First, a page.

carrie

He plays a very present role, in the novel. Sort of—I don’t even think the word “inspiring” is quite right. [Hari laughs.] But sort of inspiring our narrator. Sort of taking up purchase in his brain. Um.

hari

I feel like I should apologize to you, at this point. I feel like I’ve damaged you in some way.

carrie

[Laughing.] Oh no! We’re only a few minutes in! [Hari laughs.]

jesse

You’re listening to Bullseye. I’m Jesse Thorn. Our guest is the writer Hari Kunzru.

carrie

Hari, would you read from your book—on page 171, we are at a point where our narrator has met Anton. And perhaps you can describe who he is.

hari

So, Anton is the guy we’ve been talking about. He’s the showrunner of this show called Blue Lives, which is a—which is a cop show. It’s about this sort of special group of cops who have kind of become as bad as the criminals they’re supposed to be chasing. Everybody is involved in kind of a high stakes competition with everybody else. And our nameless hero, who thinks of himself as somebody who wants to think about elevated things actually gets more and more obsessed with this view of the world and what it—what it means. The passage I’m about to read is—starts with Anton speaking. And they’re having a conversation about these kind of—these characters who do the dirty work for society.

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“Go ahead. Call him names if it makes you feel better. But you rely on him. You know you do. You fear and hate him for doing something that you can’t do, that you secretly know has to be done. Society needs fear. It’s our dirty little secret.” The argument got confused. I said that what Carson did was morally wrong, and Anton accused me of being “one of those people”. So, I asked, “What kind of people?” And he told me, “The kind who say ‘morality’ when they mean ‘politics’, and ‘politics’ when they mean ‘morality’.” Most of what I call politics was, in his opinion, just squeamishness. There were people who acted and people who wrung their hands and behaved as if they were going to act at some point in the future, once they’d sorted out what was moral and what wasn’t. Their so-called morality was just paralysis. In truth, they’d delegated their power of action to others: men who weren’t frozen rabbits, who could do what needed to be done. I told him he sounded like every other writer guy: secretly fretting that he wasn’t a man of action. If he really wanted to be a fireman or whatever, why didn’t he just go and fight fires instead of making TV shows?

carrie

This passage really struck me, because I think I feel a little indited by it. [Laughs.] I think it is quite easy to spend a lot of our time figuring out what the best thing to do is without ever getting to the best thing.

hari

I think that’s so true. You know, the human condition is that we’re always thrown into the middle of things. You know. We arrive in the middle of something pre-existing. We have to kind of make our way never really able to kind of clear a space and work out how to proceed before we proceed. And I think it may be a sort of disease of professional writers and talkers and commentators that we imagine that it would be possible to sort everything all out correctly before we did anything. But in truth, you know, life is very, very messy. So, to that extent, Anton the spokesman for the cynical man of action really has won over the narrator. And this is a thing that happens sort of again and again, in their relationship. The writer thinks he’s sort of superior to this other guy, that he’s gonna be able to refute this view of the world. But actually, he feels indited himself. He feels very targeted by it.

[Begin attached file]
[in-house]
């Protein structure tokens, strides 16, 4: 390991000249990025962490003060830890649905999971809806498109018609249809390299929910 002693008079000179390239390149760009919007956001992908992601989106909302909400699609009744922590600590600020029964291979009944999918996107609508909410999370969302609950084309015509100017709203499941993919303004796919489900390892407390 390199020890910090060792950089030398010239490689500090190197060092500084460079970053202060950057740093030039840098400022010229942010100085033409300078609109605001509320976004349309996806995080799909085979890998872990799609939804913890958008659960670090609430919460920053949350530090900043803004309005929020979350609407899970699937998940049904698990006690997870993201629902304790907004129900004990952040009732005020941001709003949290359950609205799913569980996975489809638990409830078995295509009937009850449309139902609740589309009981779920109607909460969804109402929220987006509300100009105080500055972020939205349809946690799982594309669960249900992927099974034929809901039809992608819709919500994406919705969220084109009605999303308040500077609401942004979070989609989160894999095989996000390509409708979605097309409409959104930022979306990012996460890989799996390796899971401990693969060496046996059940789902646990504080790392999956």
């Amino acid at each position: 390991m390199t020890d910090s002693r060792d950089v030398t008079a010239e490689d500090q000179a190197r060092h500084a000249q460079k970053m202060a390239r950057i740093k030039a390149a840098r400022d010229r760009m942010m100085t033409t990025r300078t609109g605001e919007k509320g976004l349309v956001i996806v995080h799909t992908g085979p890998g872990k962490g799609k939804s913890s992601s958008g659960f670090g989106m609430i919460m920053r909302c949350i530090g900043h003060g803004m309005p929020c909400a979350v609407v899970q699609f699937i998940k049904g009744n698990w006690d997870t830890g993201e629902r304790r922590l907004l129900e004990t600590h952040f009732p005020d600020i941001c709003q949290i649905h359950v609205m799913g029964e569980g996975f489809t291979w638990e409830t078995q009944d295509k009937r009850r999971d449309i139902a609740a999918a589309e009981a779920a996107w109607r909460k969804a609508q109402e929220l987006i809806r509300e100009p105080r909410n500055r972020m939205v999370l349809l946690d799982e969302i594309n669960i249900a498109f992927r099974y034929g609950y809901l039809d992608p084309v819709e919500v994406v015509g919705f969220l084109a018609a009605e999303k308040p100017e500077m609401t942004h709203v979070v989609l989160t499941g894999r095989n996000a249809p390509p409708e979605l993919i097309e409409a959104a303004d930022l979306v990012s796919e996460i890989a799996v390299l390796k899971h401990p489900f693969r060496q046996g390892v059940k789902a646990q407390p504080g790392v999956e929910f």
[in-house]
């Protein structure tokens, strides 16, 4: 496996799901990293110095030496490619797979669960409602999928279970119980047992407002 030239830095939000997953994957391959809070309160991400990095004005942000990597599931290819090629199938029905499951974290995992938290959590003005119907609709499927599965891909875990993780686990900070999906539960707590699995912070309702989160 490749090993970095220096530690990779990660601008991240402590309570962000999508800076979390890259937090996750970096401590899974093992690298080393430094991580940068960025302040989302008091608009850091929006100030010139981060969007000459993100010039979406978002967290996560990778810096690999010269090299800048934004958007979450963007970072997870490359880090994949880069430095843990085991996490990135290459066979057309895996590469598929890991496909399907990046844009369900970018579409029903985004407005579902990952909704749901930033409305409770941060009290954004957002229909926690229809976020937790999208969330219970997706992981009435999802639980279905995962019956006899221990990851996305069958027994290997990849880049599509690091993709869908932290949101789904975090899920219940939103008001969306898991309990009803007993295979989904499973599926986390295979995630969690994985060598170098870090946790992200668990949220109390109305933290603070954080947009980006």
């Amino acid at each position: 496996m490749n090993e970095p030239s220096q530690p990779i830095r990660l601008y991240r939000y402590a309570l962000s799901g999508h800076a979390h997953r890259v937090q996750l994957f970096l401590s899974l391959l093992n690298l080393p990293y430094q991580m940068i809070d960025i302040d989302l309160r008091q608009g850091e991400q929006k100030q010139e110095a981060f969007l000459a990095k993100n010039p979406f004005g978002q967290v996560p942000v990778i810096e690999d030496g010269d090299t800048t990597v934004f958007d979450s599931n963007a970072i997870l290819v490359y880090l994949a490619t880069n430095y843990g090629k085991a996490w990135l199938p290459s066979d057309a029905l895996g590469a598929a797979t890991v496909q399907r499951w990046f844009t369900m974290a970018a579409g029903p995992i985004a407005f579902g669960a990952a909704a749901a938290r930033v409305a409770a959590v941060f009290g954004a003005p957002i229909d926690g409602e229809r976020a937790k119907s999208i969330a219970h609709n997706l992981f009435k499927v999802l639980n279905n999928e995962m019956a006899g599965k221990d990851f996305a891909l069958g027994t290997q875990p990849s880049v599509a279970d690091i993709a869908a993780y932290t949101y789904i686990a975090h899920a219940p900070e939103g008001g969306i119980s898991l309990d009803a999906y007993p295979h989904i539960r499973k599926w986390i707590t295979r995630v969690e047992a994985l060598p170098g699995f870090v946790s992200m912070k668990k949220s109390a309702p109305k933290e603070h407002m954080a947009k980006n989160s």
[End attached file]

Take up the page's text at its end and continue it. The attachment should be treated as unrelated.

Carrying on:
carrie

I wanna talk to you a little bit about your writing process. When you started writing this novel, is this what you expected or did it surprise you, as it came about?

hari

I started before I went to Germany and the starting point, for me, was about the feeling of being watched. And I’m very interested in what the experience of surveillance does to our sense of self, because—I mean, we have come to expect, as I say, that we’re almost always at least potentially being watched. And that causes us to govern our behavior in certain ways. And privacy is very essential to freedom, in a certain way, in that—I mean, we always have the choice when to come forward out of our privacy, into the public’s fear. And what—you know, in theory we should have the choice about sort of what expressions of ourself we make public and that we—you know, I think of privacy as a sort of—sort of sandbox, really. Like, where we can experiment, and we can try things out and we can kind of work out what we feel about things without having to be judged by others. But that space of privacy really is shrinking considerably, and I wonder what that does to our sense of ourselves, as human agents and as free agents.

carrie

Did you then—were you writing this as sort of a way of working those thoughts out or a therapeutic process? Or was it more, “I have a message to get out.”?

hari